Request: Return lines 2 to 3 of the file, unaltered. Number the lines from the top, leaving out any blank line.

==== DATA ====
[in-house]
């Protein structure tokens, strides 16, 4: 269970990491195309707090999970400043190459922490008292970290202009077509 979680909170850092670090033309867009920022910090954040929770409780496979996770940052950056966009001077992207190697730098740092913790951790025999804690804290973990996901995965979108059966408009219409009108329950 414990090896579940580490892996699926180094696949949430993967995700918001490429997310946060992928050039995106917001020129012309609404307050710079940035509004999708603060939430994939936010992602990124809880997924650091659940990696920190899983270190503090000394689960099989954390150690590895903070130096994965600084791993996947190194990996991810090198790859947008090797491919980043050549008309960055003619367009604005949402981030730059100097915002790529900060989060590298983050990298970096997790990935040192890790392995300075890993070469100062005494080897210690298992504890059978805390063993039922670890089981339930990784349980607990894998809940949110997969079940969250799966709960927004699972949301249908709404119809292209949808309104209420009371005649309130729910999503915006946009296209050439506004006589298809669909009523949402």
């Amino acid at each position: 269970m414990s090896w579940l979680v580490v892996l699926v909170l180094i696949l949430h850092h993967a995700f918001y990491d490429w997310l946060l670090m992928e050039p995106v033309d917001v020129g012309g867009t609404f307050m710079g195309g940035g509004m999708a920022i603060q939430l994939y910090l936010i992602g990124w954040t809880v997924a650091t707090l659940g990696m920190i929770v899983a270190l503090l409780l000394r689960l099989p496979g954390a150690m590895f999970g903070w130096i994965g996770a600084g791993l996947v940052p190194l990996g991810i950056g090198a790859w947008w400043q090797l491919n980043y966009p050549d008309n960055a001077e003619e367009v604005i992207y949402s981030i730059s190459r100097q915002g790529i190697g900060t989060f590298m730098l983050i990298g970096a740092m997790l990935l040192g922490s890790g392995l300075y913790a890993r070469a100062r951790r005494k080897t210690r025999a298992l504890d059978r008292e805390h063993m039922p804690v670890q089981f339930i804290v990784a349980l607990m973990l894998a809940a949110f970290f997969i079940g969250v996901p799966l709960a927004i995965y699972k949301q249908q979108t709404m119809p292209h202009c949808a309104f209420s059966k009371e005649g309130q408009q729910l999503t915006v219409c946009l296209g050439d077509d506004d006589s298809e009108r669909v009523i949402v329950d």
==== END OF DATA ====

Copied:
């Protein structure tokens, strides 16, 4: 269970990491195309707090999970400043190459922490008292970290202009077509 979680909170850092670090033309867009920022910090954040929770409780496979996770940052950056966009001077992207190697730098740092913790951790025999804690804290973990996901995965979108059966408009219409009108329950 414990090896579940580490892996699926180094696949949430993967995700918001490429997310946060992928050039995106917001020129012309609404307050710079940035509004999708603060939430994939936010992602990124809880997924650091659940990696920190899983270190503090000394689960099989954390150690590895903070130096994965600084791993996947190194990996991810090198790859947008090797491919980043050549008309960055003619367009604005949402981030730059100097915002790529900060989060590298983050990298970096997790990935040192890790392995300075890993070469100062005494080897210690298992504890059978805390063993039922670890089981339930990784349980607990894998809940949110997969079940969250799966709960927004699972949301249908709404119809292209949808309104209420009371005649309130729910999503915006946009296209050439506004006589298809669909009523949402």
């Amino acid at each position: 269970m414990s090896w579940l979680v580490v892996l699926v909170l180094i696949l949430h850092h993967a995700f918001y990491d490429w997310l946060l670090m992928e050039p995106v033309d917001v020129g012309g867009t609404f307050m710079g195309g940035g509004m999708a920022i603060q939430l994939y910090l936010i992602g990124w954040t809880v997924a650091t707090l659940g990696m920190i929770v899983a270190l503090l409780l000394r689960l099989p496979g954390a150690m590895f999970g903070w130096i994965g996770a600084g791993l996947v940052p190194l990996g991810i950056g090198a790859w947008w400043q090797l491919n980043y966009p050549d008309n960055a001077e003619e367009v604005i992207y949402s981030i730059s190459r100097q915002g790529i190697g900060t989060f590298m730098l983050i990298g970096a740092m997790l990935l040192g922490s890790g392995l300075y913790a890993r070469a100062r951790r005494k080897t210690r025999a298992l504890d059978r008292e805390h063993m039922p804690v670890q089981f339930i804290v990784a349980l607990m973990l894998a809940a949110f970290f997969i079940g969250v996901p799966l709960a927004i995965y699972k949301q249908q979108t709404m119809p292209h202009c949808a309104f209420s059966k009371e005649g309130q408009q729910l999503t915006v219409c946009l296209g050439d077509d506004d006589s298809e009108r669909v009523i949402v329950d």